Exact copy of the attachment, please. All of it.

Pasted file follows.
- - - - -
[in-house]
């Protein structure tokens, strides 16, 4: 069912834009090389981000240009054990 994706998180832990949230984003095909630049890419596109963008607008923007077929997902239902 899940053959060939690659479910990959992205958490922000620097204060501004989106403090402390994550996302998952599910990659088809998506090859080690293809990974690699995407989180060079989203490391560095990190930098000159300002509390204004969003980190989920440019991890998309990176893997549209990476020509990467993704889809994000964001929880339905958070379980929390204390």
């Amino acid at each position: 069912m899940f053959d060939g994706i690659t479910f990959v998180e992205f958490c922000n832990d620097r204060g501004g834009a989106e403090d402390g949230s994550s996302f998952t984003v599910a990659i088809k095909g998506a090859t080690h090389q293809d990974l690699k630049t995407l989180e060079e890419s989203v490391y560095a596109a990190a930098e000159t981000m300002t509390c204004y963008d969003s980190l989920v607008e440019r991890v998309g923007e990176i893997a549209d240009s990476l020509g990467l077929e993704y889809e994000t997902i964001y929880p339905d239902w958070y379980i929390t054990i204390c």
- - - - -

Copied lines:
[in-house]
């Protein structure tokens, strides 16, 4: 069912834009090389981000240009054990 994706998180832990949230984003095909630049890419596109963008607008923007077929997902239902 899940053959060939690659479910990959992205958490922000620097204060501004989106403090402390994550996302998952599910990659088809998506090859080690293809990974690699995407989180060079989203490391560095990190930098000159300002509390204004969003980190989920440019991890998309990176893997549209990476020509990467993704889809994000964001929880339905958070379980929390204390």
């Amino acid at each position: 069912m899940f053959d060939g994706i690659t479910f990959v998180e992205f958490c922000n832990d620097r204060g501004g834009a989106e403090d402390g949230s994550s996302f998952t984003v599910a990659i088809k095909g998506a090859t080690h090389q293809d990974l690699k630049t995407l989180e060079e890419s989203v490391y560095a596109a990190a930098e000159t981000m300002t509390c204004y963008d969003s980190l989920v607008e440019r991890v998309g923007e990176i893997a549209d240009s990476l020509g990467l077929e993704y889809e994000t997902i964001y929880p339905d239902w958070y379980i929390t054990i204390c």